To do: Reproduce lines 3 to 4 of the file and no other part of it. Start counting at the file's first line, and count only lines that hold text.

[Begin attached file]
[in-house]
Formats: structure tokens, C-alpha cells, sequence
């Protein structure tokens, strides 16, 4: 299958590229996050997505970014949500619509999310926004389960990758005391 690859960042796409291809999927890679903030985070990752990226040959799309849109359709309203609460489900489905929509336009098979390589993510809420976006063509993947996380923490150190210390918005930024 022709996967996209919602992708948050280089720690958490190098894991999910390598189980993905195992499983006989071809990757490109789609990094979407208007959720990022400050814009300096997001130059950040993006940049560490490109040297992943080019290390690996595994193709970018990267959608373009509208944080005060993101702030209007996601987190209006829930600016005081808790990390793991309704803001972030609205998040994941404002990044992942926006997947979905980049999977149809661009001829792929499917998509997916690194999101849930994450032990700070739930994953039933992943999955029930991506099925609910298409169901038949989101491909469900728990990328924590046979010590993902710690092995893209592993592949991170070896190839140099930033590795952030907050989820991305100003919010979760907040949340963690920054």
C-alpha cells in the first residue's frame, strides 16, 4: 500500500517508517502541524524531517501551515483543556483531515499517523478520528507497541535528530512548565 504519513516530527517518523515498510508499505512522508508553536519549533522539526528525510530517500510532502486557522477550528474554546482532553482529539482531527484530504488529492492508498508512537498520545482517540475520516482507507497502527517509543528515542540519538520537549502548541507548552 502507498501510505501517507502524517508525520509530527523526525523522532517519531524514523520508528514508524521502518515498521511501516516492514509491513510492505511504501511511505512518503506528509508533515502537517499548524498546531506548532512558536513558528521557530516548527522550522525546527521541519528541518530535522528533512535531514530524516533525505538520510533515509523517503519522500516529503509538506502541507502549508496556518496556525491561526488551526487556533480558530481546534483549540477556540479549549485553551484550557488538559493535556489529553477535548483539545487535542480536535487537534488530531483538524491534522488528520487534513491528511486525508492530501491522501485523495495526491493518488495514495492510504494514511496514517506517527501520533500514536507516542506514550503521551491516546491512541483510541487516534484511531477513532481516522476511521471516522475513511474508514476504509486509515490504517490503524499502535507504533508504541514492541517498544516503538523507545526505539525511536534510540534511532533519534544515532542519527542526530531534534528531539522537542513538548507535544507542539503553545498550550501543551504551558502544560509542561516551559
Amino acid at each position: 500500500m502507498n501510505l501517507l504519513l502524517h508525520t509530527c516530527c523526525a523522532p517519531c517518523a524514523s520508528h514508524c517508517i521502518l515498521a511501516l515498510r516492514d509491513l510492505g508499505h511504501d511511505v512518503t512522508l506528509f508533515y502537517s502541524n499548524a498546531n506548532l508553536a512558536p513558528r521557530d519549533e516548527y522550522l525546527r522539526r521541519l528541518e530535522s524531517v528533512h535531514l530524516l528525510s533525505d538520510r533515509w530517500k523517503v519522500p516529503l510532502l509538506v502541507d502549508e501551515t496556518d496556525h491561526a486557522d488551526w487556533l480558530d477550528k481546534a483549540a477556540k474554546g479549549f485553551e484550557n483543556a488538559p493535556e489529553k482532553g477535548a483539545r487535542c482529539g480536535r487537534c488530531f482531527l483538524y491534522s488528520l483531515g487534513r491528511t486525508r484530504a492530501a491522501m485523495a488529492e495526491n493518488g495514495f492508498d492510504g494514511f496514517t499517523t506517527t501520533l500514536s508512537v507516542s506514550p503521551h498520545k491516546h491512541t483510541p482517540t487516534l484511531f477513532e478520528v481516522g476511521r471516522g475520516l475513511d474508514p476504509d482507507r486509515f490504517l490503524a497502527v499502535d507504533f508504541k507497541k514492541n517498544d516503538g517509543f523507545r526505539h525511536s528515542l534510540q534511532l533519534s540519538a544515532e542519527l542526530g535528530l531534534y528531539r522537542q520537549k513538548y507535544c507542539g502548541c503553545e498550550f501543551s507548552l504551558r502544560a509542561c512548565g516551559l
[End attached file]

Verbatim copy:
């Protein structure tokens, strides 16, 4: 299958590229996050997505970014949500619509999310926004389960990758005391 690859960042796409291809999927890679903030985070990752990226040959799309849109359709309203609460489900489905929509336009098979390589993510809420976006063509993947996380923490150190210390918005930024 022709996967996209919602992708948050280089720690958490190098894991999910390598189980993905195992499983006989071809990757490109789609990094979407208007959720990022400050814009300096997001130059950040993006940049560490490109040297992943080019290390690996595994193709970018990267959608373009509208944080005060993101702030209007996601987190209006829930600016005081808790990390793991309704803001972030609205998040994941404002990044992942926006997947979905980049999977149809661009001829792929499917998509997916690194999101849930994450032990700070739930994953039933992943999955029930991506099925609910298409169901038949989101491909469900728990990328924590046979010590993902710690092995893209592993592949991170070896190839140099930033590795952030907050989820991305100003919010979760907040949340963690920054």
C-alpha cells in the first residue's frame, strides 16, 4: 500500500517508517502541524524531517501551515483543556483531515499517523478520528507497541535528530512548565 504519513516530527517518523515498510508499505512522508508553536519549533522539526528525510530517500510532502486557522477550528474554546482532553482529539482531527484530504488529492492508498508512537498520545482517540475520516482507507497502527517509543528515542540519538520537549502548541507548552 502507498501510505501517507502524517508525520509530527523526525523522532517519531524514523520508528514508524521502518515498521511501516516492514509491513510492505511504501511511505512518503506528509508533515502537517499548524498546531506548532512558536513558528521557530516548527522550522525546527521541519528541518530535522528533512535531514530524516533525505538520510533515509523517503519522500516529503509538506502541507502549508496556518496556525491561526488551526487556533480558530481546534483549540477556540479549549485553551484550557488538559493535556489529553477535548483539545487535542480536535487537534488530531483538524491534522488528520487534513491528511486525508492530501491522501485523495495526491493518488495514495492510504494514511496514517506517527501520533500514536507516542506514550503521551491516546491512541483510541487516534484511531477513532481516522476511521471516522475513511474508514476504509486509515490504517490503524499502535507504533508504541514492541517498544516503538523507545526505539525511536534510540534511532533519534544515532542519527542526530531534534528531539522537542513538548507535544507542539503553545498550550501543551504551558502544560509542561516551559